At a vaccination centre in the capital Kuala Lumpur, young children sat anxiously with parents as occasional
“I feel like the (there are) higher chances of me not getting COVID now and I can go dine out,” said 8-year-old Sophie Lee Ming Qi after receiving the vaccine.
The inoculation programme will add to Malaysia’s success in vaccinating most of its people. Nearly 80% of the 32 million population have received at least two doses of a COVID-19 vaccine, including almost 98% of adults.
About 517,000 children had registered to take the vaccine made by Pfizer and BioNTech as of Wednesday, local media reports said.
In the past six months, 147,282 children age 5-11 have been infected with COVID-19 and 26 have died.
“It’s a great move,” said Lee Ser Wor, a parent of children being inoculated.
“It’s good for them in order for them to be protected against the COVID-19 virus and in doing so, it is also protecting the public at large.”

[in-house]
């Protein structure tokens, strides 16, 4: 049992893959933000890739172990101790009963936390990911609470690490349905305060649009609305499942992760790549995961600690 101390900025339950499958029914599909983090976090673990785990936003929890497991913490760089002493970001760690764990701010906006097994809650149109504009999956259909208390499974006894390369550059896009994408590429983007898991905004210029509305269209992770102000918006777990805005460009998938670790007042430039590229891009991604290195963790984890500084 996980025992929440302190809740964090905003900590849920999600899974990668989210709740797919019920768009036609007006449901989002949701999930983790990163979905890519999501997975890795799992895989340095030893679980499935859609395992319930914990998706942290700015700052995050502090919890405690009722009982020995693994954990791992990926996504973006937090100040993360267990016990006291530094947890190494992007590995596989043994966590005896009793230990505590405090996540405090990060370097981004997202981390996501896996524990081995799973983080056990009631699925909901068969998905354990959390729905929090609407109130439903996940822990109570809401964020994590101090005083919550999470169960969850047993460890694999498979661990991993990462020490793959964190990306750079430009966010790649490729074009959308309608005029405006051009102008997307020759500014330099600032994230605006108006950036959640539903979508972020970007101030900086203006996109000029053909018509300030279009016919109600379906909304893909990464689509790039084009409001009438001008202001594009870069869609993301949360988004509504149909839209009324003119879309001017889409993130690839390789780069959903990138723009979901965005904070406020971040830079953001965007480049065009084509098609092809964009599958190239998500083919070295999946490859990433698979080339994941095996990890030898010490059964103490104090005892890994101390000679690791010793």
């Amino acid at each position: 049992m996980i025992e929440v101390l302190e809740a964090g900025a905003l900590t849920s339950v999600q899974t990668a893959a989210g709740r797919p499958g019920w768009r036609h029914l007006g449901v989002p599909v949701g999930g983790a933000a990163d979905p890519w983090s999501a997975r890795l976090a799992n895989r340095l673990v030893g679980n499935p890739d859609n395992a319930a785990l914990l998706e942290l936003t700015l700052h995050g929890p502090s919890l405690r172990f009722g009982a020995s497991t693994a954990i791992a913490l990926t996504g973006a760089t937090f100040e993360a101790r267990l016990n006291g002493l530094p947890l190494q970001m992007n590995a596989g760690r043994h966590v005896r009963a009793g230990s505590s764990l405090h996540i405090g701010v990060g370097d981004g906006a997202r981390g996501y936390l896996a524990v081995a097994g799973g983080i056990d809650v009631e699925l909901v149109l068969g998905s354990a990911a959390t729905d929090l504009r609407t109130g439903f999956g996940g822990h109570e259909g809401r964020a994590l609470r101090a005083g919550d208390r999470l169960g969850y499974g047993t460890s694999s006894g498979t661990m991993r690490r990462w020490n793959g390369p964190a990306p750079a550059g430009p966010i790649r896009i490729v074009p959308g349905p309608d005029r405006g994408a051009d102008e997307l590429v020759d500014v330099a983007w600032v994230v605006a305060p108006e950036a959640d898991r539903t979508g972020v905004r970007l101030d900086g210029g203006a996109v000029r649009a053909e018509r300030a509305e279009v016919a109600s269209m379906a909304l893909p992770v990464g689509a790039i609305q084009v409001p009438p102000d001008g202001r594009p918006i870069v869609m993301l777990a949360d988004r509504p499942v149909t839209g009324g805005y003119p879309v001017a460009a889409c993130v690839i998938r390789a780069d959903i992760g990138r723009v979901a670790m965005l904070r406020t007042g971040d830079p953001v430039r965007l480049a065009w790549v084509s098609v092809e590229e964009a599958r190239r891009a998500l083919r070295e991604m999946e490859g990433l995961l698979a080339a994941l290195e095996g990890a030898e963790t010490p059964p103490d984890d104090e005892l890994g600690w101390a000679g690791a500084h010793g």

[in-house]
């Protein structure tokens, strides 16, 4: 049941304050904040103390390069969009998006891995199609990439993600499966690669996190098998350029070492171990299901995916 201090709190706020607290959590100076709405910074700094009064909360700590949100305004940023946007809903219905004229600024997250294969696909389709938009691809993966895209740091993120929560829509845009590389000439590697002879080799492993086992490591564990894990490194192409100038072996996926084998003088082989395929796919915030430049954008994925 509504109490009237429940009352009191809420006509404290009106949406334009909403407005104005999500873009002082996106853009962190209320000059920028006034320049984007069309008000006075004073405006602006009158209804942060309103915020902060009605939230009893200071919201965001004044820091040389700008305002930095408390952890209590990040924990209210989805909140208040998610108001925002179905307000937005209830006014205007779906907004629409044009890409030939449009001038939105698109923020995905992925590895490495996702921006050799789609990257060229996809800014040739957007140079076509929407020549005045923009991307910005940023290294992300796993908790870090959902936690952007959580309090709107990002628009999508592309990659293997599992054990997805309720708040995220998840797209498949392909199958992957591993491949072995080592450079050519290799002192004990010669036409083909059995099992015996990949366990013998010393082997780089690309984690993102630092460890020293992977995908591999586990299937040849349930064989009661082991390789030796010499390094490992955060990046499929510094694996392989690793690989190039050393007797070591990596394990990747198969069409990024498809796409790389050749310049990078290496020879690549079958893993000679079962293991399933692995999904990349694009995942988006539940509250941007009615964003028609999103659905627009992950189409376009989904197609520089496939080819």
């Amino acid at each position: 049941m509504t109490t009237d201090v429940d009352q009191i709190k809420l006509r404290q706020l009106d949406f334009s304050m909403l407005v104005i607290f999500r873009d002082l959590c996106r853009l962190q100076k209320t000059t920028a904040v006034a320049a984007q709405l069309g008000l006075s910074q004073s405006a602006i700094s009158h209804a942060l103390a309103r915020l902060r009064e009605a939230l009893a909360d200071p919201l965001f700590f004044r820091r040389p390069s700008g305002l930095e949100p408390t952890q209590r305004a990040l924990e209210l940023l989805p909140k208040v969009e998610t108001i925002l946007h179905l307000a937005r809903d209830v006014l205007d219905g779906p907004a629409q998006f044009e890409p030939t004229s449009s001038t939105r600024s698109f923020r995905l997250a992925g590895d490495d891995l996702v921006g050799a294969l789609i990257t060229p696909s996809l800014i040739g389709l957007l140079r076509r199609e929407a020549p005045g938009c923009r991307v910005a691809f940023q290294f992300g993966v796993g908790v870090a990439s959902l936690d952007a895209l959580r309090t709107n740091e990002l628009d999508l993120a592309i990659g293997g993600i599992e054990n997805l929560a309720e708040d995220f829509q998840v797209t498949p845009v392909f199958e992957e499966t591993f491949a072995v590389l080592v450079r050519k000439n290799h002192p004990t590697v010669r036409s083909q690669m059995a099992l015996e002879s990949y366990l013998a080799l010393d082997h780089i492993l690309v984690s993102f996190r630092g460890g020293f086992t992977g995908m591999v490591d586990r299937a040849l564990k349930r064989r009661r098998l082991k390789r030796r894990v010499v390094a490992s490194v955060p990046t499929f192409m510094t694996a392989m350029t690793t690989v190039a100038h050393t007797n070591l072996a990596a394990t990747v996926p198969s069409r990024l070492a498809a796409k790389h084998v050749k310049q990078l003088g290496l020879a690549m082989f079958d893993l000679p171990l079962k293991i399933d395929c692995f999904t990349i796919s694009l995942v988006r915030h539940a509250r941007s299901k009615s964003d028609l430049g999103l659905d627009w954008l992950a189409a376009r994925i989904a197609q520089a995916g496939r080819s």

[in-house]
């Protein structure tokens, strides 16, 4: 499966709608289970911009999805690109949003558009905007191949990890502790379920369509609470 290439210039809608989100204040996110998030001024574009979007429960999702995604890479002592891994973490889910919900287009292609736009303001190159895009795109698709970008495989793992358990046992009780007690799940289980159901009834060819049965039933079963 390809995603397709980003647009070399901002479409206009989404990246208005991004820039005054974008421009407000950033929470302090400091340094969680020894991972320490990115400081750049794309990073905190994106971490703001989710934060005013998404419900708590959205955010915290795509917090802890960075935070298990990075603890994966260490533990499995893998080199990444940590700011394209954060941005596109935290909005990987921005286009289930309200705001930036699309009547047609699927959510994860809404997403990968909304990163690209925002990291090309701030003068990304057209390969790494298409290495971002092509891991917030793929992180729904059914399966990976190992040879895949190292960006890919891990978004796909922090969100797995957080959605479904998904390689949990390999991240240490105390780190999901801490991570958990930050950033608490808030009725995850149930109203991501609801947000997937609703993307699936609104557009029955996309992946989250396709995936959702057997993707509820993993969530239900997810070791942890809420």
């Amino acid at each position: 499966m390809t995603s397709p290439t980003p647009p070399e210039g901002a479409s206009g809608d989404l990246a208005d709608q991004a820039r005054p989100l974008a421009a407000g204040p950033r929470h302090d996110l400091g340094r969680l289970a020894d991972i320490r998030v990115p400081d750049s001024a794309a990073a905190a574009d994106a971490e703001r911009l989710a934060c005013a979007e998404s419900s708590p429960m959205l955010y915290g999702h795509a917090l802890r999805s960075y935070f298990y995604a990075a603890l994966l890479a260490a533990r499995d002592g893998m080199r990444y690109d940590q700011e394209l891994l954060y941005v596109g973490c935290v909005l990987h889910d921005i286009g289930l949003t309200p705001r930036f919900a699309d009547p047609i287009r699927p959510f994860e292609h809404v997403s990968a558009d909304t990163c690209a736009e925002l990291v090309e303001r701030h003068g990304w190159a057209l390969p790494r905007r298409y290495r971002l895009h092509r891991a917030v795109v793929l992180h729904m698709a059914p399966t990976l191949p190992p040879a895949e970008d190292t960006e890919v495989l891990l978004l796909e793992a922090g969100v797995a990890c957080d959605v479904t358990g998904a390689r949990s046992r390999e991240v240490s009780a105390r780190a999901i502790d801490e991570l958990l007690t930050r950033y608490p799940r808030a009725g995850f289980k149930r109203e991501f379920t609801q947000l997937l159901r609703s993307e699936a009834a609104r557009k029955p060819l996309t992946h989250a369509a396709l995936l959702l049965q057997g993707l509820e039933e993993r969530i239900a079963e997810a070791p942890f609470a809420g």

Malaysia has recorded 2.8 million coronavirus cases and close to 32,000 deaths overall.
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ICER plans to accept public comment on its draft and issue an updated evidence report in late March.
The analysis applies only to use of the drugs for patients at elevated risk of severe COVID-19. If the treatments were used in lower-risk populations, “their cost effectiveness would be significantly reduced,” ICER said.
Pearson said the pandemic has lots of “moving parts” and if the risk of hospitalisation from infection with omicron or a future variant proves to be lower, ICER’s analysis would change.
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